Canadian banks will use blockchain technology to manage consumers’ digital identities.

The banks bought into the idea of managing digital identities for consumers five years ago. Initially they focused on authentication: letting customers maintain one username and password for multiple websites, mainly bank and government sites. The Concierge system, managed by SecureKey, was a way to simplify customers’ lives. The system stores 7 million Canadian consumers’ credentials currently with 250,000 added each month.

On Monday morning, the banks, which include Bank of Montreal, Canadian Imperial Bank of Commerce, Desjardins Group, Royal Bank of Canada, Scotiabank and TD Bank, along with IBM and SecureKey, announced they would build on the progress by making it a fuller identity solution running on IBM’s blockchain.

Diagram of the Concierge identity system. "We didn’t want to create honeypots of data where all the data went to one place,” says one of the architects.
Diagram of the Concierge identity system. "We didn’t want to create honeypots of data where all the data went to one place,” says one of the architects.

When the technology pieces are all in place, customers will be able to use an app to verify their identity to anyone, from an Airbnb owner to a bouncer at a bar, in such a way that the service provider sees only what it needs to see and all other personal information is private.

The companies are piloting the technology now and plan an official launch later this year. It’s a model from which U.S. banks could learn. While few, beyond U.S. Bank and BBVA Compass, have expressed much interest in managing their customers’ identities, the Canadian banks say they believe offering this service could be critical to survival in the fast-moving world of digital commerce and eventually a source of revenue.

“Increasingly the payment is the afterthought of the commerce transaction,” said Chuck Hounsell, senior vice president of payments at TD Bank. The bank providing the card or account the money is being drawn from is invisible.

“If we can add value by being part of more transactions or purchases, we’ll be able to be there to lend our payment capabilities to that transaction as well,” Hounsell said. “It will enhance our overall relationship with the customer.”

And over time, the banks in the program expect to receive revenue from other participants, say, telecommunications companies or landlords, who use their digital identity service to verify customers.

For the technology base of the expanded digital identity program, SecureKey chose IBM's blockchain-as-a-service offering, which is built on the Linux Foundation's open source Hyperledger Fabric v1.0. It’s a permissioned blockchain meant to provide privacy, security and the ability to put the consumer in control of their identity information. It also comes with a price of up to $10,000 per month for the banks running the service, depending on the volume of digital identity requests. For developers, it’s free.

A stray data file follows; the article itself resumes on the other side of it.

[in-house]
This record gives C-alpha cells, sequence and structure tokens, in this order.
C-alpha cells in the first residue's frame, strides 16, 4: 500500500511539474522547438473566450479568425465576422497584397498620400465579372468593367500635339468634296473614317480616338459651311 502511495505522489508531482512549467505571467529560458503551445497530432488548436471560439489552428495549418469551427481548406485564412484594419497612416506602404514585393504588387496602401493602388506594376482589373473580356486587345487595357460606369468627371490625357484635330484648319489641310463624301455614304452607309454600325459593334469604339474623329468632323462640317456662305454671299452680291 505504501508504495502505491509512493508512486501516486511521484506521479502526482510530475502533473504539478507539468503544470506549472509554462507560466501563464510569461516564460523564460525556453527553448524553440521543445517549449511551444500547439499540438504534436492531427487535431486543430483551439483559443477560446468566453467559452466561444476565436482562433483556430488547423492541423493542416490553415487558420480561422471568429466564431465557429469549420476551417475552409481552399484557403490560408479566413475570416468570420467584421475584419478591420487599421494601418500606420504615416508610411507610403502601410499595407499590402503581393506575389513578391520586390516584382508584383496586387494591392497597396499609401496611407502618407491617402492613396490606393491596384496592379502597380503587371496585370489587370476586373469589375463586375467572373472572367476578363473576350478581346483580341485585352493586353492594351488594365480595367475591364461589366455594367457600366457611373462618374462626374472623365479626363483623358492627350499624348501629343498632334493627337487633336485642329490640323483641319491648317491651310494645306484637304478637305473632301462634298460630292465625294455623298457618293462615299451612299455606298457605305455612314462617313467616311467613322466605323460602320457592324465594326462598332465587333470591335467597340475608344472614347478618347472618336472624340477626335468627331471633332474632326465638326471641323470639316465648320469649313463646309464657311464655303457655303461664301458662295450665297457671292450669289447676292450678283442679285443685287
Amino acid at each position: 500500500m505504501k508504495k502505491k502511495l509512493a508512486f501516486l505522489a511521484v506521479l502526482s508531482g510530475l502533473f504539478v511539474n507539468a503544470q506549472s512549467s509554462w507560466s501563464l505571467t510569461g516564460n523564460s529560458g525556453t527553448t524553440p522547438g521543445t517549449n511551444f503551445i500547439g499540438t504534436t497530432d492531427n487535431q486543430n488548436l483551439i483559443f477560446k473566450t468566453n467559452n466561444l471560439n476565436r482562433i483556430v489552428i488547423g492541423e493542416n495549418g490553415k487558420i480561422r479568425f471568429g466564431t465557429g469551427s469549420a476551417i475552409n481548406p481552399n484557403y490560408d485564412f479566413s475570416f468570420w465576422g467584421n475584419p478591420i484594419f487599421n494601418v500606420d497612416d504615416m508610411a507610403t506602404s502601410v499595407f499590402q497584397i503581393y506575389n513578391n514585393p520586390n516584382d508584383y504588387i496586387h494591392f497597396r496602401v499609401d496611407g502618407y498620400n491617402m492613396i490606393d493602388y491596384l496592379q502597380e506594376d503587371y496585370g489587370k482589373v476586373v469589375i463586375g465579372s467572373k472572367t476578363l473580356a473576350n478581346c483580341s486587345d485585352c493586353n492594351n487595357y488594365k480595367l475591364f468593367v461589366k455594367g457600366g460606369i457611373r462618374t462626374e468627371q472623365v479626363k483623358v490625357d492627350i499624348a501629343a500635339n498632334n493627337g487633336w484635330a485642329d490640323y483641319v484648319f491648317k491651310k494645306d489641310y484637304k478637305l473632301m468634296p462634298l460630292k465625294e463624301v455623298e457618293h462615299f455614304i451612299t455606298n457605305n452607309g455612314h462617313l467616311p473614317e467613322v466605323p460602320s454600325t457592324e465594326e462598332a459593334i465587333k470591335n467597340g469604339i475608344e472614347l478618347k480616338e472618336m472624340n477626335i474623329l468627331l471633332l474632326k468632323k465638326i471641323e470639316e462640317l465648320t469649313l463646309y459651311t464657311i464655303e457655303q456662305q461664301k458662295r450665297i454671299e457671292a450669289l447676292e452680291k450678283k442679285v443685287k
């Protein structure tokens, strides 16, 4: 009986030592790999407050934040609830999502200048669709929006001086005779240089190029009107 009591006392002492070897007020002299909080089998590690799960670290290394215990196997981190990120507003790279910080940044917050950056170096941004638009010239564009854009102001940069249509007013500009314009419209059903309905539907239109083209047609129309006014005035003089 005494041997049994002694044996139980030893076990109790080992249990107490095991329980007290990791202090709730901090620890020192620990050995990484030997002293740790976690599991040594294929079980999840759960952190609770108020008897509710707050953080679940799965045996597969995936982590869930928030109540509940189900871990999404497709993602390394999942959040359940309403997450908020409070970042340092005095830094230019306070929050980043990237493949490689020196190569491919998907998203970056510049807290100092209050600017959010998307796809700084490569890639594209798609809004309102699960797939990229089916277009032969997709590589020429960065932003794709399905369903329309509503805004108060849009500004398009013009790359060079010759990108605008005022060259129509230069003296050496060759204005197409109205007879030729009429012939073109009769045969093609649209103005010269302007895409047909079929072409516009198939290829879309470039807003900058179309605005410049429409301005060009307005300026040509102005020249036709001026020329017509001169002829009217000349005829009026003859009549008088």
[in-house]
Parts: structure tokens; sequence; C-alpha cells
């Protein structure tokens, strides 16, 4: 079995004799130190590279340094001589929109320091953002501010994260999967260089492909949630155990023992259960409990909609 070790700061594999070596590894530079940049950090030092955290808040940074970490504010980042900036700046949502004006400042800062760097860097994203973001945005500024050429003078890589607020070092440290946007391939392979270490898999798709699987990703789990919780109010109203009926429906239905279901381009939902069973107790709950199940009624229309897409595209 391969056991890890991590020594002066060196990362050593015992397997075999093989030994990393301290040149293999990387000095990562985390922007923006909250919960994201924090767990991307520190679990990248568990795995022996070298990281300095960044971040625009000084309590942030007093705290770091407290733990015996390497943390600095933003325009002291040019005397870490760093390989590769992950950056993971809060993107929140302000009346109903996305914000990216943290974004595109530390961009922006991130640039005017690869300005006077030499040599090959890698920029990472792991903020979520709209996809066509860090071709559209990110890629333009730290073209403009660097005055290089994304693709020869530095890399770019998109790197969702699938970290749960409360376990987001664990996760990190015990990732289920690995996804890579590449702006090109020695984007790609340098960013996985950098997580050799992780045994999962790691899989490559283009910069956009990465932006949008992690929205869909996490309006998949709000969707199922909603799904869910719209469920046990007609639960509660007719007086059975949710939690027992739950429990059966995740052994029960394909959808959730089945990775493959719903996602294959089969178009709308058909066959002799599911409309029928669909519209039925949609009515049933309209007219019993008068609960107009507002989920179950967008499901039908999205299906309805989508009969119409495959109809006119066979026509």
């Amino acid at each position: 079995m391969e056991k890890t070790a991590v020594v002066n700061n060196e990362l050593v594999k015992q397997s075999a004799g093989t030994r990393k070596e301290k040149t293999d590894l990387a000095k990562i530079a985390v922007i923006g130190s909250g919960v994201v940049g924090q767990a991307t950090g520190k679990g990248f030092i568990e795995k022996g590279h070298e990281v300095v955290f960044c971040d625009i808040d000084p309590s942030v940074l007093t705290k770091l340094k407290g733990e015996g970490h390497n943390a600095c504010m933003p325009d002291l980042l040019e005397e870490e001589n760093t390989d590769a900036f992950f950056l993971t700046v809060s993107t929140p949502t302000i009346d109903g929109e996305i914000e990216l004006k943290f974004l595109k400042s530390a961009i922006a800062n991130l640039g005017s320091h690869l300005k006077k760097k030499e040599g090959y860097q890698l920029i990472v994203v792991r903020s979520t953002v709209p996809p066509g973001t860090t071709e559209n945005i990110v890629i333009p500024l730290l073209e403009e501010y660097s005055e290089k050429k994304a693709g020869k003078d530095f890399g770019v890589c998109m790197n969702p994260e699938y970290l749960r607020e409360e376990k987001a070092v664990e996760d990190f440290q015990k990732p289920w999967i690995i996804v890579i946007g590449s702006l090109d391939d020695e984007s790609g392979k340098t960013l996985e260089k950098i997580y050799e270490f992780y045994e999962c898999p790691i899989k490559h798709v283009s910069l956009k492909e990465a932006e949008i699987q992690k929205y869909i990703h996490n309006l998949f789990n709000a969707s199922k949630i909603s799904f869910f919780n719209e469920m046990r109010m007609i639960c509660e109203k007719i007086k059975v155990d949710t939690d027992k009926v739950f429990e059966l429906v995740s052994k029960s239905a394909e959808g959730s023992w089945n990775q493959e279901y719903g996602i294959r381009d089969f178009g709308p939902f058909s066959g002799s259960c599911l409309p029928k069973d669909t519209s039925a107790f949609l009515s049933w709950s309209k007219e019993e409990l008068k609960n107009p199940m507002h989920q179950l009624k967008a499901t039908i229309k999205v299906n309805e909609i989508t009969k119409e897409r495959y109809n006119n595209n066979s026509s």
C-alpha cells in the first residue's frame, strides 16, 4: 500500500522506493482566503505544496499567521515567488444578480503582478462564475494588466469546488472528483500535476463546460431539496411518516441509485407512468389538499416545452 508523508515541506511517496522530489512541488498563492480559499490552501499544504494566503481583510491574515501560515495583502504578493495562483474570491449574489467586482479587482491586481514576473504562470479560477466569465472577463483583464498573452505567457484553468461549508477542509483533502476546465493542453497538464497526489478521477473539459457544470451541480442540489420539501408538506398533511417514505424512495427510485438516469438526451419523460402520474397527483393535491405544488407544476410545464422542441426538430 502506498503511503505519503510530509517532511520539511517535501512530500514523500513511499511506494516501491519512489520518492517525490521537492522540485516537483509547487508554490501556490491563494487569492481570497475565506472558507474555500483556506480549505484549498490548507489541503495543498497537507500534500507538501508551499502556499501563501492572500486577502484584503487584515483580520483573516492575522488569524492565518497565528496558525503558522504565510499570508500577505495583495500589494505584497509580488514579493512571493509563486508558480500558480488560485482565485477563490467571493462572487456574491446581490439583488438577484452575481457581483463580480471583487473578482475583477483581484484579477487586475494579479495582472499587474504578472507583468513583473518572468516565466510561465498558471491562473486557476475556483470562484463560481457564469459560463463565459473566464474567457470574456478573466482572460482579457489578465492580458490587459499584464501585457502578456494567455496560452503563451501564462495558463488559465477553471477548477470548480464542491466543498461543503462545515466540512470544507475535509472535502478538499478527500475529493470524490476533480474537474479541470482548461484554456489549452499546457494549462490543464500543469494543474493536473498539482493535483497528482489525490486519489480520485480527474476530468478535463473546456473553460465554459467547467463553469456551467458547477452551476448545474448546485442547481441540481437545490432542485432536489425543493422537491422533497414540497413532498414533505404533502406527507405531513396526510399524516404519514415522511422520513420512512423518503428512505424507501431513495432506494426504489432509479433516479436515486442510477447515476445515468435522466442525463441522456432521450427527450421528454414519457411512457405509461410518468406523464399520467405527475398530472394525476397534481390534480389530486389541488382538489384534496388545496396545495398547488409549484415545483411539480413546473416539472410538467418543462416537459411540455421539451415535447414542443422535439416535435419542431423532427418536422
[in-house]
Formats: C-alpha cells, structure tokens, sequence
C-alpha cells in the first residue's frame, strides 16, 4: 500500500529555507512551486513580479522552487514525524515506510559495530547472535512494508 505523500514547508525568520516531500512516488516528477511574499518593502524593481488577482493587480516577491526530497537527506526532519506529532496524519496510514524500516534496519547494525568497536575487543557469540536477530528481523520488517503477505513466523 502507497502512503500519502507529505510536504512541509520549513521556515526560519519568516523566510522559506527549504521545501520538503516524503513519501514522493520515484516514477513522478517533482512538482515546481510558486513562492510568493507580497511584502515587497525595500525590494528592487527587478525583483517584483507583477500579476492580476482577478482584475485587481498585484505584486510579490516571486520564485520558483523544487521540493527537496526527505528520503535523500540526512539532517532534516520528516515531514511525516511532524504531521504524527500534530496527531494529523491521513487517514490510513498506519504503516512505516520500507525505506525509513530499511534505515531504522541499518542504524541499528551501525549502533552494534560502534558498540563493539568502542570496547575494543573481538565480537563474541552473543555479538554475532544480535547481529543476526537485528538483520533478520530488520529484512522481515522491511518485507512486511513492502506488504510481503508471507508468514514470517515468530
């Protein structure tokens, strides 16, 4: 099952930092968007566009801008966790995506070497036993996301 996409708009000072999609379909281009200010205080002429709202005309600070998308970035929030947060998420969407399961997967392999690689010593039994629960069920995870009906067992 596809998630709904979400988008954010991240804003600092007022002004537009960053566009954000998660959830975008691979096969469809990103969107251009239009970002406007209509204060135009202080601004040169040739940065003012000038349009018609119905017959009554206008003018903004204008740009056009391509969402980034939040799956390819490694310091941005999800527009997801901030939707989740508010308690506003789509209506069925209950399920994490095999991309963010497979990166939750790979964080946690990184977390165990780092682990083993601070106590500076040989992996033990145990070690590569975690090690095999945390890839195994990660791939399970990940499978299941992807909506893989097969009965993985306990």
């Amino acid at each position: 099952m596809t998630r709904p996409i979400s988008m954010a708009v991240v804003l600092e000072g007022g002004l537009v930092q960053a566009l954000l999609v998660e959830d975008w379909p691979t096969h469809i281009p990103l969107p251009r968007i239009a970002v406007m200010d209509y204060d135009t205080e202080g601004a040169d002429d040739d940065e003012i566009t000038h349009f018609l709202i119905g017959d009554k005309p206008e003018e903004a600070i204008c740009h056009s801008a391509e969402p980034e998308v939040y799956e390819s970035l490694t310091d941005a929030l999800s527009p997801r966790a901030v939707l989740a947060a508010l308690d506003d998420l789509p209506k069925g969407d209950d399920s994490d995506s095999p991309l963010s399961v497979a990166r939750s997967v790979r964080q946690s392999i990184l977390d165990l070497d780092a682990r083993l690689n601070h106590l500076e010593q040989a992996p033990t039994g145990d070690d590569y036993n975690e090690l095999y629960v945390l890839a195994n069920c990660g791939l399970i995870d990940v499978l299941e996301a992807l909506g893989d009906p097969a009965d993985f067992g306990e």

Greg Wolfond, founder and CEO of SecureKey Technologies, said the company looked at digital identity models around the world and realized it didn’t want to have a broker-in-the-middle model.

“We didn’t want to have a piece of hardware or software in the middle where customers’ private data is running through,” he said. Hackers and snoopers would try to break into such a system. “We didn’t want to create honeypots of data where all the data went to one place,” Wolfond said. That would obviously be alluring to cybercriminals.

Another important consideration was how to share only the information the requester really needs. For instance, a landlord might not need the customer’s actual credit score, only the fact that it’s over 700.

“Right now I would argue a driver’s license shares too much,” Wolfond said. “A girl goes to a bar, and she has to share her name, address and weight with the bouncer. That’s crazy. All he needs to know is that she’s over 21. How to make this work electronically we couldn’t solve well until we saw it on Hyperledger.”

The consumer registers for the identity program at a bank using the bank’s normal routines related to Know Your Customer compliance. Through a mobile app the bank provides, customers choose which types of data they want to share with which types of providers.

“Then we’ll share it for you, but only with your explicit consent every time,” Wolfond said.

To commit account takeover, a fraudster would have to have the user’s online banking username and the SIM card from his phone, which would be invalid if the phone was reported lost or stolen.

SecureKey and IBM hope to take this offering global.